Before Barack Obama became a politician he was, among other things, a writer. Dreams from My Father is his masterpiece: a refreshing, revealing portrait of a young man asking the big questions about identity and belonging.
The son of a black African father and a white American mother, Obama recounts an emotional odyssey. He retraces the migration of his mother’s family from Kansas to Hawaii, then to his childhood home in Indonesia. Finally he travels to Kenya, where he confronts the bitter truth of his father’s life and at last reconciles his divided inheritance.
APPLE BOOKS REVIEW
Barack Obama’s first memoir was released when he was 34—more than 10 years before he made US history as the first African American President. He received the publishing contract after winning a different election, one which saw him become the first Black president of the Harvard Law Review. Narrated by Obama himself, the audiobook provides fascinating insights into his upbringing as the son of an American mother and a Kenyan father, who spent much of his childhood living in Hawaii and Indonesia. Both a personal, emotional reflection on his own life and an examination of race relations in the US, this beautifully written work introduces us to the man who'd go on to become one of the most important figures in modern politics. Obama’s writing is every bit as eloquent as his famously captivating speeches, and he reads his memoir with the same self-assured grace he brings to public speaking. First released in 1995, Dreams From My Father was republished in 2004, and in 2005 this audiobook earned Obama, then a US Senator, a Grammy Award for Best Spoken Word Album.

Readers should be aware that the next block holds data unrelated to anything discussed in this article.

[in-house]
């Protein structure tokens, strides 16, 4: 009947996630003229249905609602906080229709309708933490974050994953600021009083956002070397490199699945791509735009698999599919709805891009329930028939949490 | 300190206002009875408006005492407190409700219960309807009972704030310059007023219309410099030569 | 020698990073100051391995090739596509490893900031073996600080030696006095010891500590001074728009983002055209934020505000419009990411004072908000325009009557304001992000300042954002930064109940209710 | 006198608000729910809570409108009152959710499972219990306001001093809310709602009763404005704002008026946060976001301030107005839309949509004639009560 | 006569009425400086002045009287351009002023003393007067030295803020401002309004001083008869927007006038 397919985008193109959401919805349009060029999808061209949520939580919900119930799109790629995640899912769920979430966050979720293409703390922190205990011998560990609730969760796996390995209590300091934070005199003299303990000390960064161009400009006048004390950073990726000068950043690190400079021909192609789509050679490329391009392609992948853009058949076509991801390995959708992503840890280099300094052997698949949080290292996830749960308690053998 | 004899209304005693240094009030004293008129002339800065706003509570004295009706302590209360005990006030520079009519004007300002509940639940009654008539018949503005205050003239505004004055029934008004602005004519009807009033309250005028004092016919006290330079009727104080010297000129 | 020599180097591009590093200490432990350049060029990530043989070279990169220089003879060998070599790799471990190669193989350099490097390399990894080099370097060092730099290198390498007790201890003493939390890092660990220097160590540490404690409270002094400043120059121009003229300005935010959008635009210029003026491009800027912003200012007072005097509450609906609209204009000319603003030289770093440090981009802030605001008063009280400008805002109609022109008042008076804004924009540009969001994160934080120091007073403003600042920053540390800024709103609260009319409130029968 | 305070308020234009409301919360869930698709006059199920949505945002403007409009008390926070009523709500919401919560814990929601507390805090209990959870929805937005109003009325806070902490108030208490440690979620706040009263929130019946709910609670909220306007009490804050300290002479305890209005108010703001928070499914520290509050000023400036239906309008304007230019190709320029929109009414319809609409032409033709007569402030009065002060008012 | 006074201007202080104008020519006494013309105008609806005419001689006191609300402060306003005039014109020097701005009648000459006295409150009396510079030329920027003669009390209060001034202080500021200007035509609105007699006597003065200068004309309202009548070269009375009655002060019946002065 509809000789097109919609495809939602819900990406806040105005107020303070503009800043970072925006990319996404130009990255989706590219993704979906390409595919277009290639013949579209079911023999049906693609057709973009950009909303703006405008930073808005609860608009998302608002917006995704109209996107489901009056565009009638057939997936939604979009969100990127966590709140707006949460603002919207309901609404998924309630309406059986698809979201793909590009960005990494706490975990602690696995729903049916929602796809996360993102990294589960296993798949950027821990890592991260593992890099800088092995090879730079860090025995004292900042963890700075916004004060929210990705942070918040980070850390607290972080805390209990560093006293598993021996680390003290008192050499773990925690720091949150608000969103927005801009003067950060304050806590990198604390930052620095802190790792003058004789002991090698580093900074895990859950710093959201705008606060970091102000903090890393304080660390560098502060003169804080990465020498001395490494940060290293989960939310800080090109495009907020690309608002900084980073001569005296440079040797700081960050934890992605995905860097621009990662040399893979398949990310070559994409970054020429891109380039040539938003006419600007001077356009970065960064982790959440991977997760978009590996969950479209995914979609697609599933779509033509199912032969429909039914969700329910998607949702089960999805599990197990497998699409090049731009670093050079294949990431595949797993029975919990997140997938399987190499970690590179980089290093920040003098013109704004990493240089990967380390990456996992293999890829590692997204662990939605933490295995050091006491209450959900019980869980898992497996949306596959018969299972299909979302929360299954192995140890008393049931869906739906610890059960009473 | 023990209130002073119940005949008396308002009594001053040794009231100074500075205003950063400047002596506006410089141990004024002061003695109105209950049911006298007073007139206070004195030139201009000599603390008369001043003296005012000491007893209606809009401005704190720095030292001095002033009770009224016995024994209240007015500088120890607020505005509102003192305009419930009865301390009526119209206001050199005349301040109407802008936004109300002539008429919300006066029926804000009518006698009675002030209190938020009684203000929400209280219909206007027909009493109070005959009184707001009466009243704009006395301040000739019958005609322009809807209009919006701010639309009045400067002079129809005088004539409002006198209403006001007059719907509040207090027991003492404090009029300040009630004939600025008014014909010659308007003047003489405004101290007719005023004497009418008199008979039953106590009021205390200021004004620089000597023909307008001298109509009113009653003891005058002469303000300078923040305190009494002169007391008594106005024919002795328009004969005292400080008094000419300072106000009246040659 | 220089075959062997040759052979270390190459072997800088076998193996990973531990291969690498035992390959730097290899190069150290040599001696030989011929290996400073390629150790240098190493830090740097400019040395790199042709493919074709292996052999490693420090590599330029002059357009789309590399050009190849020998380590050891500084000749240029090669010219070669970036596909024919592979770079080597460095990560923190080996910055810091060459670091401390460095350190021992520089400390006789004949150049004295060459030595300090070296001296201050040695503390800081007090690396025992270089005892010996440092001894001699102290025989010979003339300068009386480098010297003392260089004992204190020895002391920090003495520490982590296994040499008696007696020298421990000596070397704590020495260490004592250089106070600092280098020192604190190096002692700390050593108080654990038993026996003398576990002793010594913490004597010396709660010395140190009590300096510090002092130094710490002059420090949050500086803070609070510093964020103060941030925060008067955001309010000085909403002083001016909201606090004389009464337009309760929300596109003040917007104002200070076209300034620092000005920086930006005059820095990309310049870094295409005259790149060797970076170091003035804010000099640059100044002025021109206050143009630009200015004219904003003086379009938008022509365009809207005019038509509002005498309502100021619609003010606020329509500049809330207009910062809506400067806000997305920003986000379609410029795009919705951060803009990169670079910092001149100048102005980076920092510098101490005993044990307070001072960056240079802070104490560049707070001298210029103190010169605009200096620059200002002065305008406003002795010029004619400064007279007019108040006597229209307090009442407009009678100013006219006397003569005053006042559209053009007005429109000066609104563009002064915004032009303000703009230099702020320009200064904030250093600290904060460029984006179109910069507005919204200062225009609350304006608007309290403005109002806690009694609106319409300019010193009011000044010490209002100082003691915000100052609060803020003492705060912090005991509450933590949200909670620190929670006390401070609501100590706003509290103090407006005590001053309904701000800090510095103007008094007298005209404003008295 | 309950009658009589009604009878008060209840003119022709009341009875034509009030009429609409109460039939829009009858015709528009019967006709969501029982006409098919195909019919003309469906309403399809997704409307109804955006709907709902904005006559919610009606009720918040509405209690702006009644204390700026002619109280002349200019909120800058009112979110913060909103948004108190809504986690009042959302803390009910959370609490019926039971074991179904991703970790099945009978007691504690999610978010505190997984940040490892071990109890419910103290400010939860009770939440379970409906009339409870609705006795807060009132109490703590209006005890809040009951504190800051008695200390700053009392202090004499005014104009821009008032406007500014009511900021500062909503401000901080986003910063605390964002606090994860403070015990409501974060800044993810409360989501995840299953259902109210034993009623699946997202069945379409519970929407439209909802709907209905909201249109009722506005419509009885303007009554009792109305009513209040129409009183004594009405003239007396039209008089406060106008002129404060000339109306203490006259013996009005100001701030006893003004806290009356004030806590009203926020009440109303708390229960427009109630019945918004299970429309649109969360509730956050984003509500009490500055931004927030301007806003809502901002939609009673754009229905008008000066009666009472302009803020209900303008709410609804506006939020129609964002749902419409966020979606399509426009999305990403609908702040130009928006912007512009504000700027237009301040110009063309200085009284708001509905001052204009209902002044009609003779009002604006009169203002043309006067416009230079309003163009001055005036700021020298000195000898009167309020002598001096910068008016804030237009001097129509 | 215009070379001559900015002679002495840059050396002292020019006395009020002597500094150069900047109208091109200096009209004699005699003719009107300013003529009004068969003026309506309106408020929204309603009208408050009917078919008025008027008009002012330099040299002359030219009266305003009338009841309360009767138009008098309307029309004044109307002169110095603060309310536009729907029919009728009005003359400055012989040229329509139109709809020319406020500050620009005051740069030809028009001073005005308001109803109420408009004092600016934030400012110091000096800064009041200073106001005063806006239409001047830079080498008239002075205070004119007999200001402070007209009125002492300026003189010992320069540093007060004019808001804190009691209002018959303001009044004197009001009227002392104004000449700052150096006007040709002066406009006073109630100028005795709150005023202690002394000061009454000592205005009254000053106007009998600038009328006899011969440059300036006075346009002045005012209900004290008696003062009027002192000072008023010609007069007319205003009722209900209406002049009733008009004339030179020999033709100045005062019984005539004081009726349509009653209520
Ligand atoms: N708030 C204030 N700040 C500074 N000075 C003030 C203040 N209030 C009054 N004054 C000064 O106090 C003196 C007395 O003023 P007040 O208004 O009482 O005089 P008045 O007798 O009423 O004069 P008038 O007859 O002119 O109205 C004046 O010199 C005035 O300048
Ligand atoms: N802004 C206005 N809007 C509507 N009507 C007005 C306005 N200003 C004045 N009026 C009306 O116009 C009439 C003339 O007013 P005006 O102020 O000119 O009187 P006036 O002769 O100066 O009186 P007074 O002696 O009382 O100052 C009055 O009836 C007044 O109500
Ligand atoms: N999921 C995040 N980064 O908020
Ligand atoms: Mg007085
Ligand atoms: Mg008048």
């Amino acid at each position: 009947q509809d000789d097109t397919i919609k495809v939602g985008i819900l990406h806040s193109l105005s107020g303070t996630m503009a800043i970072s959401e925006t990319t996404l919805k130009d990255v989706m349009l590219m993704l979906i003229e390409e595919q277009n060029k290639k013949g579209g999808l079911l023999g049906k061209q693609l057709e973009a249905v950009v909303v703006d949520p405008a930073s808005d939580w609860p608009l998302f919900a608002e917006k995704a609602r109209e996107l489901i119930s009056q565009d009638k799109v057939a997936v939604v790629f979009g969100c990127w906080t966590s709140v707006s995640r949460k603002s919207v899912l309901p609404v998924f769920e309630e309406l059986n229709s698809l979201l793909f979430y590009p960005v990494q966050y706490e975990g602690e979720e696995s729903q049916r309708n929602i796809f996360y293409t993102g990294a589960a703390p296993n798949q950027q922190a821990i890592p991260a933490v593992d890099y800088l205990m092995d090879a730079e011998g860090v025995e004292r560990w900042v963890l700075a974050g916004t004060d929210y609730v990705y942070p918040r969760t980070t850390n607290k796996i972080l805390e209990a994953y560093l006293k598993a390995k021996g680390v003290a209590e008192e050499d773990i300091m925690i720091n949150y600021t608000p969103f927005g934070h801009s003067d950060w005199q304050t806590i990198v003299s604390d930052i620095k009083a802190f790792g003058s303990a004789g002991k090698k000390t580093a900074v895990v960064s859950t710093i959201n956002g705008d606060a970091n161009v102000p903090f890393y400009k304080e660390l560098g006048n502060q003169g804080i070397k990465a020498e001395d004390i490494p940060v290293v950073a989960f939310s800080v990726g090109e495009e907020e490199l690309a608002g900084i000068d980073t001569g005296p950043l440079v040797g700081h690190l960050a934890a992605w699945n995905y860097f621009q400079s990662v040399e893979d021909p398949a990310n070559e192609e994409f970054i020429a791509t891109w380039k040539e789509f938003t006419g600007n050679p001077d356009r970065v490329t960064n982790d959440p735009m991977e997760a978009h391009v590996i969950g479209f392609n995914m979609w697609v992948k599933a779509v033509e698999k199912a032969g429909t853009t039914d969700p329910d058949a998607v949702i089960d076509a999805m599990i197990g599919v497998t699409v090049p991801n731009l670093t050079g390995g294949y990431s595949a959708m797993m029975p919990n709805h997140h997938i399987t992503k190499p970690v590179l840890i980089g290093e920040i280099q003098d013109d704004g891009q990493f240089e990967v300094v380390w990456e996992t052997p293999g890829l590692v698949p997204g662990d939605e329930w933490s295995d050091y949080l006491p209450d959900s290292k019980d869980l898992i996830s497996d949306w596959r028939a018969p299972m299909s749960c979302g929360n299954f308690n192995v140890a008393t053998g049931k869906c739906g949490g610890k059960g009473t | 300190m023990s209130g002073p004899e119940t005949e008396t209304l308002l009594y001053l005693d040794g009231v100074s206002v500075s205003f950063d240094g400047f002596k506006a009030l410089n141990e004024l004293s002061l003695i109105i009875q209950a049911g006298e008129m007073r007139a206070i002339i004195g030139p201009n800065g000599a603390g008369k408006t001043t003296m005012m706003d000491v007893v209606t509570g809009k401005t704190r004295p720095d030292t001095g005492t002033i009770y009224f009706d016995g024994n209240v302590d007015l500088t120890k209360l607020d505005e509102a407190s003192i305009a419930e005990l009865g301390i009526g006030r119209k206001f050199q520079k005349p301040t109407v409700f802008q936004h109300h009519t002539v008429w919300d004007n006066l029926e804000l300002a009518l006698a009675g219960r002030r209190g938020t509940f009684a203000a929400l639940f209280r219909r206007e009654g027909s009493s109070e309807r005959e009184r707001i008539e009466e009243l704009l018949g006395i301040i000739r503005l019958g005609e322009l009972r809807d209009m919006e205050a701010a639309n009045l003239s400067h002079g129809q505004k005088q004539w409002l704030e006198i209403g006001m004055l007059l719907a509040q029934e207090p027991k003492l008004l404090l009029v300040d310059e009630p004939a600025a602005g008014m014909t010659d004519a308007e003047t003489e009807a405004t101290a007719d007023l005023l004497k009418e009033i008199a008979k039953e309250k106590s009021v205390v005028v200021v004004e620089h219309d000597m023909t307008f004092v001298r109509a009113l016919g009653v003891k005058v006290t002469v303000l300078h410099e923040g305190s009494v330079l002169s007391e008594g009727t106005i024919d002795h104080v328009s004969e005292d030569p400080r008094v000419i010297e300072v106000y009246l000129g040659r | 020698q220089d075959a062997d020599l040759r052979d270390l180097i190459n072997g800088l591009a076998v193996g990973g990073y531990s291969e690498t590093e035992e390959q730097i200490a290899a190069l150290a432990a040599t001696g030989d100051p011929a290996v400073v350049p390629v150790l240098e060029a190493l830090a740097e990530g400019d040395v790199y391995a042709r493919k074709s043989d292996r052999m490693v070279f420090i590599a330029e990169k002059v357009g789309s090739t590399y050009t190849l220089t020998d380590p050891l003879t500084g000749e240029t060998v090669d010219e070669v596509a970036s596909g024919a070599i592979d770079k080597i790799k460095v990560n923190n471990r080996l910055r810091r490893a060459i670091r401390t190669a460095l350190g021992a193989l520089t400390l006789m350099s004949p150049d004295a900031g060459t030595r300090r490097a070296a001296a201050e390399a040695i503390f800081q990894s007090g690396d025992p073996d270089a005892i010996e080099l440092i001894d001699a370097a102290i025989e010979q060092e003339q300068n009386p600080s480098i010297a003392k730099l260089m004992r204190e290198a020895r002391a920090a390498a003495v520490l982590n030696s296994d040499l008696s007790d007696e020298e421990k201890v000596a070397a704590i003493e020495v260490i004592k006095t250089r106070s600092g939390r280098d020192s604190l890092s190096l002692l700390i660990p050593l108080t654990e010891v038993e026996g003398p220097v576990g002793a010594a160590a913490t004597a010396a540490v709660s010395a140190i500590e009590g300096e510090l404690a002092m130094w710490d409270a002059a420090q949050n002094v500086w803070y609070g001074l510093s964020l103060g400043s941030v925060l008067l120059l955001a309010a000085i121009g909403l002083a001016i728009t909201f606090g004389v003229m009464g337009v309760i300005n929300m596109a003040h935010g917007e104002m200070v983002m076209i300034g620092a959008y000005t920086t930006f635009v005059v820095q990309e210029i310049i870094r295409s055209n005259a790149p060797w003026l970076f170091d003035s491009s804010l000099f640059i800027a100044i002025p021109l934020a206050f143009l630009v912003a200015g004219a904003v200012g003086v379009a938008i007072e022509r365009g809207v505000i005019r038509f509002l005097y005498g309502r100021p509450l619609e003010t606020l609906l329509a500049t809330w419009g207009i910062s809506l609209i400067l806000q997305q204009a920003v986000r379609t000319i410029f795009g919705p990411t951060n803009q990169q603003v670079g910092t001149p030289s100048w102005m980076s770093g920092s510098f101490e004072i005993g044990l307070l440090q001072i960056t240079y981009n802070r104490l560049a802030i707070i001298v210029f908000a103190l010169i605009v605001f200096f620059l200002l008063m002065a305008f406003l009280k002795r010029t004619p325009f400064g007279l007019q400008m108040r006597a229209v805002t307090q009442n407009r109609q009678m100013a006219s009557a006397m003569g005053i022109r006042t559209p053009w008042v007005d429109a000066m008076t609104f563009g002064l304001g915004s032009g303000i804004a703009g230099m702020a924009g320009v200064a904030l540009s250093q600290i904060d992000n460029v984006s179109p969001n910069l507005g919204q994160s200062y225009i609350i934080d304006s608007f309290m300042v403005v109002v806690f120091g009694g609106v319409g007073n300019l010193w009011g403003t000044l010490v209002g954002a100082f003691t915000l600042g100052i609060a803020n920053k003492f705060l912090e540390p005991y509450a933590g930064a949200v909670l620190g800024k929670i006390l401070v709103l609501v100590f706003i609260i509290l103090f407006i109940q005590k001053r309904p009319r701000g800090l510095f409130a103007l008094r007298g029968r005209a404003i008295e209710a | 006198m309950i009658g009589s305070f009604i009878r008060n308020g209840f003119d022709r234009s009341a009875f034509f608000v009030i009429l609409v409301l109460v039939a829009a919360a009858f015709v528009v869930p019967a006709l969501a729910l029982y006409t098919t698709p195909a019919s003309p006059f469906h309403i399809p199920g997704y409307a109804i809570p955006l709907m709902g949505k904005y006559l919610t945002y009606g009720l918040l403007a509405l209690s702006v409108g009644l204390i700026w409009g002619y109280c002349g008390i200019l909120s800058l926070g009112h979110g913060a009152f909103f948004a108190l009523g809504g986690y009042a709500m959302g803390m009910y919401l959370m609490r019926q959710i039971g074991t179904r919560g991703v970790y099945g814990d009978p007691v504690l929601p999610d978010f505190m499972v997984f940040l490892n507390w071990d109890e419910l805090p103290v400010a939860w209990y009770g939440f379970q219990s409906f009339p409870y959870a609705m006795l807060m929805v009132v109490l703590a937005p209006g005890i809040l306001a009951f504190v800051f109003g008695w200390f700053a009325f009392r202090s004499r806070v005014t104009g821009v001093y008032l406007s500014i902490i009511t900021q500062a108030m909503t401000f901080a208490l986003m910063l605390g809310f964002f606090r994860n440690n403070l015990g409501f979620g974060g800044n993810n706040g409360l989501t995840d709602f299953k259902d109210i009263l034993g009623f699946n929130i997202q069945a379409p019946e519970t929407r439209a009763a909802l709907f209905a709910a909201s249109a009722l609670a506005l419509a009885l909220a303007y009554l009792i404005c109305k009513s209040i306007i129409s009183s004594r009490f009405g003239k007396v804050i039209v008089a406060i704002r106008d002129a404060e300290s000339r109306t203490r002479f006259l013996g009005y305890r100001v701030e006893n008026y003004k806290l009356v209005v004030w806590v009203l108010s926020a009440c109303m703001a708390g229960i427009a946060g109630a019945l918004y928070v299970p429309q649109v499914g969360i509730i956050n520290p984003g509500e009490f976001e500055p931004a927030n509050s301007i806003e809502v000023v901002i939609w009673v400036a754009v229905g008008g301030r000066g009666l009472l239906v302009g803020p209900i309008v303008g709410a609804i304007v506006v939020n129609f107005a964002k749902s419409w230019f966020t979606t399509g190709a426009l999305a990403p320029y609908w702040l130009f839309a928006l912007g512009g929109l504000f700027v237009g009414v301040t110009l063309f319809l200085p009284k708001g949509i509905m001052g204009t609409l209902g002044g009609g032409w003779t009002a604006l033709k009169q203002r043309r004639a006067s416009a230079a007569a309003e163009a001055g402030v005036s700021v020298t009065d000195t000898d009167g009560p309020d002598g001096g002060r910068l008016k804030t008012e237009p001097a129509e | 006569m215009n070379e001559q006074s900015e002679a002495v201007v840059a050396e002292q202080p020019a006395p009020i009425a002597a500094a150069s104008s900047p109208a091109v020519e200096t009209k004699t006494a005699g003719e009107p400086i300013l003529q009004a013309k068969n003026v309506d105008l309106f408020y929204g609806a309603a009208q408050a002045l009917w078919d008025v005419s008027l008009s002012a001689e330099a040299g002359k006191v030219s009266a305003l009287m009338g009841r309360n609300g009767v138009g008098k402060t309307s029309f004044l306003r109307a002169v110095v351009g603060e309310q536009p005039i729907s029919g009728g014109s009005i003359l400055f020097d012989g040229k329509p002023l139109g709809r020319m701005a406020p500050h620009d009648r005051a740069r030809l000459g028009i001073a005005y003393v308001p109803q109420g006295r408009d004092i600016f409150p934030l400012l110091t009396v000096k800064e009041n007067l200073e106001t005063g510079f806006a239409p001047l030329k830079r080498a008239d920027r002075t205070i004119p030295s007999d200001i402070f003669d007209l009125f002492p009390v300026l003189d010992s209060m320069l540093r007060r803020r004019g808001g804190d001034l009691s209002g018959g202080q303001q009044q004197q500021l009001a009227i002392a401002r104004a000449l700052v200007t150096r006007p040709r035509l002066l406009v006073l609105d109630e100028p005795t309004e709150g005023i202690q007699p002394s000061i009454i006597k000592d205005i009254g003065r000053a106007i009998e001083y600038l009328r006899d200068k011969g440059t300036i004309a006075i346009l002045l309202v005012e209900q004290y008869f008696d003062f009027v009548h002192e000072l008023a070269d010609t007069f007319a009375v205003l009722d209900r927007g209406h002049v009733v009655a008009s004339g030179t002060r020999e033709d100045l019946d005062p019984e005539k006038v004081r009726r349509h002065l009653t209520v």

A Good Listen Written and Read
This was an enjoyable engaging book to listen to and whilst reading might give better retention the experience was both enjoyable and thought provoking. It is both a human story and a consideration of ideas. Sometimes it went a bit long and occasionally rubbed wrongly against my views on the use of and power of religion, political organisation (though enlightening but mercenary) and too much faith in market forces.